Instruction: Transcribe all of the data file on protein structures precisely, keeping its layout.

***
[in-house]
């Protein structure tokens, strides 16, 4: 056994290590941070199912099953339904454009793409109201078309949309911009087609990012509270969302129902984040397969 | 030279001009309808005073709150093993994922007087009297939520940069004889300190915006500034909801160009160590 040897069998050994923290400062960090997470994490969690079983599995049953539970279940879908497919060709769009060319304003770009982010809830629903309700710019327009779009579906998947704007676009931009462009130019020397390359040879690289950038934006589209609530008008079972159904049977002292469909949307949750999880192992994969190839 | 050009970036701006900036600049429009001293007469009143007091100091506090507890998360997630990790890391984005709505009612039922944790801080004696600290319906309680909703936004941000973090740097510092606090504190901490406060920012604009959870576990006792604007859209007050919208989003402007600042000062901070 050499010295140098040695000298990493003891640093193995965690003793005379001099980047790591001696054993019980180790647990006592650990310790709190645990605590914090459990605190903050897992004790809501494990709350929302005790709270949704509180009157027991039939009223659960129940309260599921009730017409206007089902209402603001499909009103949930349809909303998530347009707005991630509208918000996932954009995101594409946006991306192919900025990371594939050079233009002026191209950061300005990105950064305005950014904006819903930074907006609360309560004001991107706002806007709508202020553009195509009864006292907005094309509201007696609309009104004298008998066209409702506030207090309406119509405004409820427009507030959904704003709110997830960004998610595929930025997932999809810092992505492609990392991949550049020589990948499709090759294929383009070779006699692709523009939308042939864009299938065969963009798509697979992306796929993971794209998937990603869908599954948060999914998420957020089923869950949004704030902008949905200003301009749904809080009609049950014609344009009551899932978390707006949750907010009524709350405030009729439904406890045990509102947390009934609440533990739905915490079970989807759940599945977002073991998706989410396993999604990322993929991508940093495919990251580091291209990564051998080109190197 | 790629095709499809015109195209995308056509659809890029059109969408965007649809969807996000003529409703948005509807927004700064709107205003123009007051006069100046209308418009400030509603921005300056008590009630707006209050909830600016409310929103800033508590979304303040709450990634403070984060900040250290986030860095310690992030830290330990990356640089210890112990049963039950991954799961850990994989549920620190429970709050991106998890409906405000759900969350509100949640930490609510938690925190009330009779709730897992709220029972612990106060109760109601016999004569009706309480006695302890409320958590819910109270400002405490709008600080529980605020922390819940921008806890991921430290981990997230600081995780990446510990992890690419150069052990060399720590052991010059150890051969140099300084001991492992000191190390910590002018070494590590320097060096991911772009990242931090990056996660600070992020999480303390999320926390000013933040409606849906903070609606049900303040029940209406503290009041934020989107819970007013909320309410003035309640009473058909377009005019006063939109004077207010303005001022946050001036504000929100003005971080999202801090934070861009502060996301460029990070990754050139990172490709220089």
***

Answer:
[in-house]
């Protein structure tokens, strides 16, 4: 056994290590941070199912099953339904454009793409109201078309949309911009087609990012509270969302129902984040397969 | 030279001009309808005073709150093993994922007087009297939520940069004889300190915006500034909801160009160590 040897069998050994923290400062960090997470994490969690079983599995049953539970279940879908497919060709769009060319304003770009982010809830629903309700710019327009779009579906998947704007676009931009462009130019020397390359040879690289950038934006589209609530008008079972159904049977002292469909949307949750999880192992994969190839 | 050009970036701006900036600049429009001293007469009143007091100091506090507890998360997630990790890391984005709505009612039922944790801080004696600290319906309680909703936004941000973090740097510092606090504190901490406060920012604009959870576990006792604007859209007050919208989003402007600042000062901070 050499010295140098040695000298990493003891640093193995965690003793005379001099980047790591001696054993019980180790647990006592650990310790709190645990605590914090459990605190903050897992004790809501494990709350929302005790709270949704509180009157027991039939009223659960129940309260599921009730017409206007089902209402603001499909009103949930349809909303998530347009707005991630509208918000996932954009995101594409946006991306192919900025990371594939050079233009002026191209950061300005990105950064305005950014904006819903930074907006609360309560004001991107706002806007709508202020553009195509009864006292907005094309509201007696609309009104004298008998066209409702506030207090309406119509405004409820427009507030959904704003709110997830960004998610595929930025997932999809810092992505492609990392991949550049020589990948499709090759294929383009070779006699692709523009939308042939864009299938065969963009798509697979992306796929993971794209998937990603869908599954948060999914998420957020089923869950949004704030902008949905200003301009749904809080009609049950014609344009009551899932978390707006949750907010009524709350405030009729439904406890045990509102947390009934609440533990739905915490079970989807759940599945977002073991998706989410396993999604990322993929991508940093495919990251580091291209990564051998080109190197 | 790629095709499809015109195209995308056509659809890029059109969408965007649809969807996000003529409703948005509807927004700064709107205003123009007051006069100046209308418009400030509603921005300056008590009630707006209050909830600016409310929103800033508590979304303040709450990634403070984060900040250290986030860095310690992030830290330990990356640089210890112990049963039950991954799961850990994989549920620190429970709050991106998890409906405000759900969350509100949640930490609510938690925190009330009779709730897992709220029972612990106060109760109601016999004569009706309480006695302890409320958590819910109270400002405490709008600080529980605020922390819940921008806890991921430290981990997230600081995780990446510990992890690419150069052990060399720590052991010059150890051969140099300084001991492992000191190390910590002018070494590590320097060096991911772009990242931090990056996660600070992020999480303390999320926390000013933040409606849906903070609606049900303040029940209406503290009041934020989107819970007013909320309410003035309640009473058909377009005019006063939109004077207010303005001022946050001036504000929100003005971080999202801090934070861009502060996301460029990070990754050139990172490709220089």